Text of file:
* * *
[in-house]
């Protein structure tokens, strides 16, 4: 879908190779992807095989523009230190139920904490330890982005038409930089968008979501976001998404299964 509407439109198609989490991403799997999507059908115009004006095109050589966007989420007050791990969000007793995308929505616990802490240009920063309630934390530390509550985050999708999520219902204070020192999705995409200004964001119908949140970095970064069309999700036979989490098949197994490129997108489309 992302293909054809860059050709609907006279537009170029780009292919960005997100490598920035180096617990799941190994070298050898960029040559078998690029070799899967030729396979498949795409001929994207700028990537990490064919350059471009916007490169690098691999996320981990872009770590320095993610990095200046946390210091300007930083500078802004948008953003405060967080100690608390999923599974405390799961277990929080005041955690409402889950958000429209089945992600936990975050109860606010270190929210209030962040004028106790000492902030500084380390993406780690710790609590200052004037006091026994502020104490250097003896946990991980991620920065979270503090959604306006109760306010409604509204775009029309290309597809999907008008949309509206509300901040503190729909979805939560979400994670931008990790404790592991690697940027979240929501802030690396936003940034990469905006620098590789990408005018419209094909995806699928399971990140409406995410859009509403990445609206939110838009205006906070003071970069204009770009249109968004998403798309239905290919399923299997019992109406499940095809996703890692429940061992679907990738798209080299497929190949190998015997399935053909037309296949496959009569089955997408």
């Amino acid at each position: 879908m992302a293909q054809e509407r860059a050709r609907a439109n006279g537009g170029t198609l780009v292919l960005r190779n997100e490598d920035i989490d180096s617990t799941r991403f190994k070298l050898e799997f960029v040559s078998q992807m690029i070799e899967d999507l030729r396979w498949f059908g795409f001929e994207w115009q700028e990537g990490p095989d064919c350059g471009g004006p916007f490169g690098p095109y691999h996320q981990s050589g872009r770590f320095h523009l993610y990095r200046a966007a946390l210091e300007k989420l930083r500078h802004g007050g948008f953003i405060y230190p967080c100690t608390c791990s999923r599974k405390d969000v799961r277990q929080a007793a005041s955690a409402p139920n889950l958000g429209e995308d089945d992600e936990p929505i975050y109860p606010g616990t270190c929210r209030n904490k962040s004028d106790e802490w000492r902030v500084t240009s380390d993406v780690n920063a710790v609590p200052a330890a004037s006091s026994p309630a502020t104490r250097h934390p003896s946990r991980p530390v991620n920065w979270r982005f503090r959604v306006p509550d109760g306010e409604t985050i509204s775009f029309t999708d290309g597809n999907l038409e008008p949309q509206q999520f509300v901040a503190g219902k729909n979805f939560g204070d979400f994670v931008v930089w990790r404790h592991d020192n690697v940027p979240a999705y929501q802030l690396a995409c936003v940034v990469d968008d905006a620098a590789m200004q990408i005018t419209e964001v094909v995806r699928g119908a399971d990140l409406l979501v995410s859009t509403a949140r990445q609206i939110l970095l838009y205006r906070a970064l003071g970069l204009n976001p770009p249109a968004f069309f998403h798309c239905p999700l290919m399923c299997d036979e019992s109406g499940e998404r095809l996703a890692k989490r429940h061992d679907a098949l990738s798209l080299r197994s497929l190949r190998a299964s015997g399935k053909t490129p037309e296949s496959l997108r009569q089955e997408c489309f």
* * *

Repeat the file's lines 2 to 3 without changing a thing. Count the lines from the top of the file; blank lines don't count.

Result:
């Protein structure tokens, strides 16, 4: 879908190779992807095989523009230190139920904490330890982005038409930089968008979501976001998404299964 509407439109198609989490991403799997999507059908115009004006095109050589966007989420007050791990969000007793995308929505616990802490240009920063309630934390530390509550985050999708999520219902204070020192999705995409200004964001119908949140970095970064069309999700036979989490098949197994490129997108489309 992302293909054809860059050709609907006279537009170029780009292919960005997100490598920035180096617990799941190994070298050898960029040559078998690029070799899967030729396979498949795409001929994207700028990537990490064919350059471009916007490169690098691999996320981990872009770590320095993610990095200046946390210091300007930083500078802004948008953003405060967080100690608390999923599974405390799961277990929080005041955690409402889950958000429209089945992600936990975050109860606010270190929210209030962040004028106790000492902030500084380390993406780690710790609590200052004037006091026994502020104490250097003896946990991980991620920065979270503090959604306006109760306010409604509204775009029309290309597809999907008008949309509206509300901040503190729909979805939560979400994670931008990790404790592991690697940027979240929501802030690396936003940034990469905006620098590789990408005018419209094909995806699928399971990140409406995410859009509403990445609206939110838009205006906070003071970069204009770009249109968004998403798309239905290919399923299997019992109406499940095809996703890692429940061992679907990738798209080299497929190949190998015997399935053909037309296949496959009569089955997408």
């Amino acid at each position: 879908m992302a293909q054809e509407r860059a050709r609907a439109n006279g537009g170029t198609l780009v292919l960005r190779n997100e490598d920035i989490d180096s617990t799941r991403f190994k070298l050898e799997f960029v040559s078998q992807m690029i070799e899967d999507l030729r396979w498949f059908g795409f001929e994207w115009q700028e990537g990490p095989d064919c350059g471009g004006p916007f490169g690098p095109y691999h996320q981990s050589g872009r770590f320095h523009l993610y990095r200046a966007a946390l210091e300007k989420l930083r500078h802004g007050g948008f953003i405060y230190p967080c100690t608390c791990s999923r599974k405390d969000v799961r277990q929080a007793a005041s955690a409402p139920n889950l958000g429209e995308d089945d992600e936990p929505i975050y109860p606010g616990t270190c929210r209030n904490k962040s004028d106790e802490w000492r902030v500084t240009s380390d993406v780690n920063a710790v609590p200052a330890a004037s006091s026994p309630a502020t104490r250097h934390p003896s946990r991980p530390v991620n920065w979270r982005f503090r959604v306006p509550d109760g306010e409604t985050i509204s775009f029309t999708d290309g597809n999907l038409e008008p949309q509206q999520f509300v901040a503190g219902k729909n979805f939560g204070d979400f994670v931008v930089w990790r404790h592991d020192n690697v940027p979240a999705y929501q802030l690396a995409c936003v940034v990469d968008d905006a620098a590789m200004q990408i005018t419209e964001v094909v995806r699928g119908a399971d990140l409406l979501v995410s859009t509403a949140r990445q609206i939110l970095l838009y205006r906070a970064l003071g970069l204009n976001p770009p249109a968004f069309f998403h798309c239905p999700l290919m399923c299997d036979e019992s109406g499940e998404r095809l996703a890692k989490r429940h061992d679907a098949l990738s798209l080299r197994s497929l190949r190998a299964s015997g399935k053909t490129p037309e296949s496959l997108r009569q089955e997408c489309f």